How is it possible to separate the collective consciousness? Humans share a collective consciousness, a collective memory and a collective subconsciousness Evidence in science is plenty! The fact that human brain produce 20 Watt of energy (EM, electromagnetic energy) and that all human beings now living on earth produce the same amount of energy as magnetosphere of the earth, 10 high 11 Watt, is evidence for a common field of consciousness. So we are individuals, but approximately a third of us is part of a greater organism. Why a third? We sleep 8 hours a day, entering with our consciousness this common field. Hoʻoponopono Hoʻoponopono (ho-o-pono-pono) is an ancient Hawaiian practice of reconciliation and forgiveness. Similar forgiveness practices were performed on islands throughout the South Pacific, including Samoa, Tahiti and New Zealand. Traditionally hoʻoponopono is practiced by healing priests or kahuna lapaʻau among family members of a person who is physically ill. Modern versions are performed within the family by a family elder, or by the individual alone.

Omraam Mikhaël Aïvanhov Omraam Mikhaël Aïvanhov’s work From 1937 on, Brother Mikhaël worked tirelessly to make known the Teaching he had taken to France. The task was far from easy, but he continued to give love and attention to all who called on him, never asking for payment of any kind. Gradually, his intensely luminous presence gained him access and considerable influence in different spheres of French society.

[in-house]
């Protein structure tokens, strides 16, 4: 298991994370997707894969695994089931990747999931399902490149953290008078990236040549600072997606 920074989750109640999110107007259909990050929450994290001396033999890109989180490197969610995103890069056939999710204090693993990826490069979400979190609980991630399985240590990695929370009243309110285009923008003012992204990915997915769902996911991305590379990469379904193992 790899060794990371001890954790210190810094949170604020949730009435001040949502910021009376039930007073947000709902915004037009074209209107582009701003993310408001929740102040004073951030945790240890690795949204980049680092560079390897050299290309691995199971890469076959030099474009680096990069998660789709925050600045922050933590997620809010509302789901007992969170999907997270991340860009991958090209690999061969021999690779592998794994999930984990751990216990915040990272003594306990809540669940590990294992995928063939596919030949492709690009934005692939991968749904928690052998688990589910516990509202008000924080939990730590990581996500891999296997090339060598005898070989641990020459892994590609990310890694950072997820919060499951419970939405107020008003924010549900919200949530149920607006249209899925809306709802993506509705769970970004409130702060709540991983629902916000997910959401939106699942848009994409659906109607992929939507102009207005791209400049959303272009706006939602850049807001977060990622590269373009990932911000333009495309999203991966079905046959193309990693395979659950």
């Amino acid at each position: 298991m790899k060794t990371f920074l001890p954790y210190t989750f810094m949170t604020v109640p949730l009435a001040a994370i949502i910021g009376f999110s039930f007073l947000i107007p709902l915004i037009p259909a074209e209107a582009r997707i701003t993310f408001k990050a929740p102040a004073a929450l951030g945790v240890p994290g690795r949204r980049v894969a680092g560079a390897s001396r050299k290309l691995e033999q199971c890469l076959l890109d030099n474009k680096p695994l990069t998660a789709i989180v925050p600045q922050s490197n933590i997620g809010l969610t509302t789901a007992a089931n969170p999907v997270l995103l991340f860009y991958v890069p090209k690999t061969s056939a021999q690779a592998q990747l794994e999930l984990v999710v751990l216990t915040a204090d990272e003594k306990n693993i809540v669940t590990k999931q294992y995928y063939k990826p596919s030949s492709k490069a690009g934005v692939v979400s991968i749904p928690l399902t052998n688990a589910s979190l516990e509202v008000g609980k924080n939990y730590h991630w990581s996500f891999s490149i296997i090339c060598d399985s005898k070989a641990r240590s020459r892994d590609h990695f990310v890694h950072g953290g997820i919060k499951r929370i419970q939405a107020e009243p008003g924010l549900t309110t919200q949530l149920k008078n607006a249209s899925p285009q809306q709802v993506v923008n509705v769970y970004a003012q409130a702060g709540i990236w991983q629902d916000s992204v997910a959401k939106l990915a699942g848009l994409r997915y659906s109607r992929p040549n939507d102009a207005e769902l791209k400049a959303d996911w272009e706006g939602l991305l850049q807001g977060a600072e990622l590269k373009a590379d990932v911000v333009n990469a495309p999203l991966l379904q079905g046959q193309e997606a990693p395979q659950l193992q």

Nous This article is about a philosophical term. For the philosophy journal, see Noûs. In philosophy, common English translations include "understanding" and "mind"; or sometimes "thought" or "reason" (in the sense of that which reasons, not the activity of reasoning).[2][3] It is also often described as something equivalent to perception except that it works within the mind ("the mind's eye").[4] It has been suggested that the basic meaning is something like "awareness".[5] In colloquial British English, nous also denotes "good sense", which is close to one everyday meaning it had in Ancient Greece.

Cosmic consciousness Cosmic consciousness is a book published by Richard Maurice Bucke in 1901, in which he explores the phenomenon of Cosmic Consciousness, "a higher form of consciousness than that possessed by the ordinary man", a consciousness of "the life and order of the universe". History[edit] In 1901 Canadian psychiatrist Richard Maurice Bucke published Cosmic Consciousness: A Study in the Evolution of the Human Mind, in which he explores the phenomenon of Cosmic Consciousness, "a higher form of consciousness than that possessed by the ordinary man", a consciousness of "the life and order of the universe".

Anima mundi Therefore, we may consequently state that: this world is indeed a living being endowed with a soul and intelligence ... a single visible living entity containing all other living entities, which by their nature are all related.[1] Other resemblances can be found in the thoughts of hermetic philosophers like Paracelsus, and by Baruch Spinoza, Gottfried Leibniz, Friedrich Schelling and in Hegel's Geist ("Spirit"/"Mind"). There are also similarities with ideas developed since the 1960s by Gaia theorists such as James Lovelock. See also[edit]